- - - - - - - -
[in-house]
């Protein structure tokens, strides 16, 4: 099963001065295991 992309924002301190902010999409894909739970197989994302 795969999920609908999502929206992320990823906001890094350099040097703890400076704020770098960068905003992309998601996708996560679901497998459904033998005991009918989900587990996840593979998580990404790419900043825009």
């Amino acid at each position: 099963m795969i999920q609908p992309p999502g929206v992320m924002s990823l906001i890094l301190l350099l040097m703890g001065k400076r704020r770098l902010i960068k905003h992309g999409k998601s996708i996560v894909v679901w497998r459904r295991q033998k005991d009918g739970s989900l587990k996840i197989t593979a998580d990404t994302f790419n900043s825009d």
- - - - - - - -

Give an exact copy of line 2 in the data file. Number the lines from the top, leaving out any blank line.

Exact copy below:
């Protein structure tokens, strides 16, 4: 099963001065295991 992309924002301190902010999409894909739970197989994302 795969999920609908999502929206992320990823906001890094350099040097703890400076704020770098960068905003992309998601996708996560679901497998459904033998005991009918989900587990996840593979998580990404790419900043825009």